Powered by instinct, confusion or fear, the thief chose the steps over the garden and raced upward. As he reached the top, Rita charged him, gnashing her teeth, growling and barking insanely. The thief leaped off the porch, tumbling into the alleyway on the other side where the police were waiting for him, brought there by Rita’s yowling.

Even in the Talmud, there are stories of dogs who perform astonishing feats to save their masters. In the Jerusalem Talmud, Rabbi Meir mentions a dog who saw a snake poisoning the milk of its master. The animal’s furious barking failed to alert him as he reached for the milk. Before he could consume it, the dog lunged forward, gulped it down and died. The grateful master not only gave the dog a funeral, but he constructed a monument in its honor.

These are exceptions. Twenty-first-century Orthodox Jews rarely admit dogs into their living spaces, except for one day—Purim—when the veils are dropped, when wine flows and the streets of Jerusalem become a living theater.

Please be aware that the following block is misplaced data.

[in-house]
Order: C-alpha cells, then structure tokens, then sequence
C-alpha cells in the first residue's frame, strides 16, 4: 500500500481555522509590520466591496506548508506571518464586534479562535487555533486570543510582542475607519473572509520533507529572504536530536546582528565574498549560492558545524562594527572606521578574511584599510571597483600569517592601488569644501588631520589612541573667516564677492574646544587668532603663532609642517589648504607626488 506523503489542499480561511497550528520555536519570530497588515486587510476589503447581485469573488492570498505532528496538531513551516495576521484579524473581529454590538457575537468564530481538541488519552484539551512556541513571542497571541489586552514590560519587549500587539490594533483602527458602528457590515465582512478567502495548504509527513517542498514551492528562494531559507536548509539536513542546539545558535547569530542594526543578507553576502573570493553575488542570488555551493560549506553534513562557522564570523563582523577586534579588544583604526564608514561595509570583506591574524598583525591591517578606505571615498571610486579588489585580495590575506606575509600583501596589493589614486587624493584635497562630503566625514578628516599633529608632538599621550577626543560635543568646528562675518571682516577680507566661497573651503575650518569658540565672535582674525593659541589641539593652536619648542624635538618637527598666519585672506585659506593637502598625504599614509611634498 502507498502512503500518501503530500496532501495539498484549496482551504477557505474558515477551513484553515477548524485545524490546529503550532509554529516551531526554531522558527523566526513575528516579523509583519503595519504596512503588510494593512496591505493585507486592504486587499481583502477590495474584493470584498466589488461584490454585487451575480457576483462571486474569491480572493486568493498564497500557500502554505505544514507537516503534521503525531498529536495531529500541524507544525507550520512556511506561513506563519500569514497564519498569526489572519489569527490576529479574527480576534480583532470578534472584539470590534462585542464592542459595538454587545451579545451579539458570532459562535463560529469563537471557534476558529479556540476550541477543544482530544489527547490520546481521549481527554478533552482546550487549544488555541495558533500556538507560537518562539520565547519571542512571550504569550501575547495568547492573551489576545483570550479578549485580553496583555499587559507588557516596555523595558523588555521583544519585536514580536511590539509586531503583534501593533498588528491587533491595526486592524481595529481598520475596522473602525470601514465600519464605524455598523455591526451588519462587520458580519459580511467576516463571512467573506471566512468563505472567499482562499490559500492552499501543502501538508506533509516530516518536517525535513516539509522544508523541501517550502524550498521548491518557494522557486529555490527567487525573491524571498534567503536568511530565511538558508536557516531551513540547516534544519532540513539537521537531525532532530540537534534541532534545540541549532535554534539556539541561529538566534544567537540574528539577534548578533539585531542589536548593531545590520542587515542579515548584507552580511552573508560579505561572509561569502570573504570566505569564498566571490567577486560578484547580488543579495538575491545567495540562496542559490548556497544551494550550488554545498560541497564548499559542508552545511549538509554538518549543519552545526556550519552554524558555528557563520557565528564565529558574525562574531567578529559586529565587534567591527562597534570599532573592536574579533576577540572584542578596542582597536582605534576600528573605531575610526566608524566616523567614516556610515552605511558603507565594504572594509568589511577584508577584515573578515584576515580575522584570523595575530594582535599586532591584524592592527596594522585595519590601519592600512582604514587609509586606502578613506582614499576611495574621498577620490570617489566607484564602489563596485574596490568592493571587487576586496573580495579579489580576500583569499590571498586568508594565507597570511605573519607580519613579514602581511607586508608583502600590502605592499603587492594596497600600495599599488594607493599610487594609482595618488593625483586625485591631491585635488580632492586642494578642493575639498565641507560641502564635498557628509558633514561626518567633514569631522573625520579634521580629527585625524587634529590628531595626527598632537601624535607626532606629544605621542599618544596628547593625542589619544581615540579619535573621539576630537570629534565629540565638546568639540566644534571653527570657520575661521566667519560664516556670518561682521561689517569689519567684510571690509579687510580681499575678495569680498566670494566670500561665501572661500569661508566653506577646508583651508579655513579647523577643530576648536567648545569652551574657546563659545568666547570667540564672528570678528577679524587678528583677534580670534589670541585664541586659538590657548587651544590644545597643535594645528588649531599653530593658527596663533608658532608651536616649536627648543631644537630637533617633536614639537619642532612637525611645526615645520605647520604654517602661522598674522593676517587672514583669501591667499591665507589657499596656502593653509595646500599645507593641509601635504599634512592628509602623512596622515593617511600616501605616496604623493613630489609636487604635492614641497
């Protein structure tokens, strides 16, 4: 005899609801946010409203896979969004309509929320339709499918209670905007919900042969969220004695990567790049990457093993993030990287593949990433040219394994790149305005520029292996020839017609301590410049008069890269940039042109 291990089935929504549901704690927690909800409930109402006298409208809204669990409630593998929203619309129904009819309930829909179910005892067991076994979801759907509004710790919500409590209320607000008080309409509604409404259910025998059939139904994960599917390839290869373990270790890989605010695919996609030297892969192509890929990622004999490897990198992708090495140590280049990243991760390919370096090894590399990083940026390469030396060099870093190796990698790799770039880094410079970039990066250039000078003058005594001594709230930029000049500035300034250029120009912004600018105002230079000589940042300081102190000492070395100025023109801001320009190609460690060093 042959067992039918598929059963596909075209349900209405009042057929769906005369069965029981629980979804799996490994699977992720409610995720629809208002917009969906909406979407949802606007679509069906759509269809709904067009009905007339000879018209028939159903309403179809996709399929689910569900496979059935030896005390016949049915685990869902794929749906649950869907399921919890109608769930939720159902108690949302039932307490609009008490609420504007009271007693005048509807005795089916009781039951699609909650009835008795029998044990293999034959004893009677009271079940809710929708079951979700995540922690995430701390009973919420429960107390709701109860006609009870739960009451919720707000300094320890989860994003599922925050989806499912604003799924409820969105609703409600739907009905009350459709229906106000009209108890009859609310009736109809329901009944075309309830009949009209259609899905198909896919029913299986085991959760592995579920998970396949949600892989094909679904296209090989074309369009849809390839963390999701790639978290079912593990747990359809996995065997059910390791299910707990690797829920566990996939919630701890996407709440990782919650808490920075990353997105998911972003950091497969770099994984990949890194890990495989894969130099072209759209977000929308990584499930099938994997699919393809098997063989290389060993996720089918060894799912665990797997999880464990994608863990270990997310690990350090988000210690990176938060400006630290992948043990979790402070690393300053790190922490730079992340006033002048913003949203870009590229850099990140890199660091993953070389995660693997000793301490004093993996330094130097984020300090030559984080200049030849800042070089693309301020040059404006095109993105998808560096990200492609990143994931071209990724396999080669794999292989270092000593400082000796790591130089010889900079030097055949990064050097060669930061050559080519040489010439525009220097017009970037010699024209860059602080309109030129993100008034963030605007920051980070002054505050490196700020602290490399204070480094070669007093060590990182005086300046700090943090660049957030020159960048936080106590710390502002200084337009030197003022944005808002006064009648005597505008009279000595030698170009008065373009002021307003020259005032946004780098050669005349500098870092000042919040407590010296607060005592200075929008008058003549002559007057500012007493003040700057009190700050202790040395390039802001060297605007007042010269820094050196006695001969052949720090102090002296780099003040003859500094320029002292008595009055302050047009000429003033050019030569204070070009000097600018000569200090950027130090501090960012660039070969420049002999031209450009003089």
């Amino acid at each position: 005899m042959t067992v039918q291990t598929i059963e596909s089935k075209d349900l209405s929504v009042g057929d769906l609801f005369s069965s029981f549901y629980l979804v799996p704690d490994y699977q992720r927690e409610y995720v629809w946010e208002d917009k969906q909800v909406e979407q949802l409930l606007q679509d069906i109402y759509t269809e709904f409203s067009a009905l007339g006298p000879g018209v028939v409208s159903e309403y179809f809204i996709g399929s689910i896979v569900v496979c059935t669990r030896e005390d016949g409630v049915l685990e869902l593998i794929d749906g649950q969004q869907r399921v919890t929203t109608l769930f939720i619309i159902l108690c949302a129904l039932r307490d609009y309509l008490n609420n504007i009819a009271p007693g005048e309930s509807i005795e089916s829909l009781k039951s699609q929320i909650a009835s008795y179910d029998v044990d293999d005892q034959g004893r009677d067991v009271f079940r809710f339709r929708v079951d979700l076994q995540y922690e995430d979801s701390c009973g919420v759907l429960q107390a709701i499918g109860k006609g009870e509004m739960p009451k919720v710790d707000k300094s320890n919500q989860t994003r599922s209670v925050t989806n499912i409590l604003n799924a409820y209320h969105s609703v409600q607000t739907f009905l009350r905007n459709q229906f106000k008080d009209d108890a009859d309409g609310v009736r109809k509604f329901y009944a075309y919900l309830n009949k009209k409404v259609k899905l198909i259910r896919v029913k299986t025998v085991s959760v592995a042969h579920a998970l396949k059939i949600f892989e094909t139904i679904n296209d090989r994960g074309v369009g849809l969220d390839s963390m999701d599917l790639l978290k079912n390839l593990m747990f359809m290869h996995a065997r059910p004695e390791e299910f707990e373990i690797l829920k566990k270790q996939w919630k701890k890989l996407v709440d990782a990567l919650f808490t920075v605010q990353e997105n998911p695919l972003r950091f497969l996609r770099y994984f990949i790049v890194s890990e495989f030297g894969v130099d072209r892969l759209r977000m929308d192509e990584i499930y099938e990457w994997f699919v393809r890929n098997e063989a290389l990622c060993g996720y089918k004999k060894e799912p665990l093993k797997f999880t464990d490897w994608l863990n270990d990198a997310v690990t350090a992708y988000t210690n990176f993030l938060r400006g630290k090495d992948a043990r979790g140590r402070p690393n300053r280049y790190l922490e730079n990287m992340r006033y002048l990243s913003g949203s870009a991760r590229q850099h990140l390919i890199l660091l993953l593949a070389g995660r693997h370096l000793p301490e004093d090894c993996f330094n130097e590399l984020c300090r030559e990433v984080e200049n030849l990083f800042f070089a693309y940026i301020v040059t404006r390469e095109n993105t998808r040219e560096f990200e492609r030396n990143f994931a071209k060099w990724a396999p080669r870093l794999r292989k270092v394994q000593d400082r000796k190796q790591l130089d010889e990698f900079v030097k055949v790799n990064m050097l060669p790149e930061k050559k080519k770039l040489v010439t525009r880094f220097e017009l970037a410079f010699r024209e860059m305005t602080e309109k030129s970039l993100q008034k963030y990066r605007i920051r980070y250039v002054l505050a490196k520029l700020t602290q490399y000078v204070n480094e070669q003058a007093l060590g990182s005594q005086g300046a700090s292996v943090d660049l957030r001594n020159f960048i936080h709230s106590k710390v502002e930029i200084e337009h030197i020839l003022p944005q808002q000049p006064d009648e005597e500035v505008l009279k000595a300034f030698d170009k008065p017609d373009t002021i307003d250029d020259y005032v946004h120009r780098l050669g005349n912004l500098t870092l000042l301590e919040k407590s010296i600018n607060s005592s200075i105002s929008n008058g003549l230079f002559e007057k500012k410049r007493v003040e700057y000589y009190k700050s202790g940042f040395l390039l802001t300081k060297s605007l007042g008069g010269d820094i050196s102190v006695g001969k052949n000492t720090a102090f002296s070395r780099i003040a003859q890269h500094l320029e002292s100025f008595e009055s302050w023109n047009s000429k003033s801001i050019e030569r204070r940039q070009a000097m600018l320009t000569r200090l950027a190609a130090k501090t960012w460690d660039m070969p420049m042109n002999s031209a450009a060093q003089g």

My youngest daughter put a red skirt on Rita, painted her nails a matching red, and off we trotted into a fantastic maze of Purimshpiel antics: blaring horns, fantastic masks and costumes. Rita was stroked, fondled, fed and whistled at by Hasidim who, the previous day, had shown only revulsion.

We drifted into a Purim party—music, laughter, dancing. Before us on a low stool stood a large blue bowl filled with kreplach. As I watched the dancing men, Rita, in her red skirt and her polished red nails, stealthily approached the bowl. Suddenly, a little girl in full Queen Esther regalia shrieked: “Look, Mommy, the dog’s licking your kreplach!”

An immense woman in a shapeless brown housedress lurched toward the bowl, but Rita lunged, overturning the stool and spilling the kreplach onto the floor. As she wolfed them down, the woman kept clenching and unclenching her fists as she shrieked: “I worked for hours on that!”
“Did you eat?” I asked.

“Nobody ate yet!”

“Then it’s O.K.,” I said, “because it’s a mitzva to feed the animals first—Deuteronomy 11:15.” Rita licked her chops as she swallowed the last kreplach.

“Too bad you did not make latkes,” I said as I coaxed Rita toward the door. “She eats them only on Hanukka.”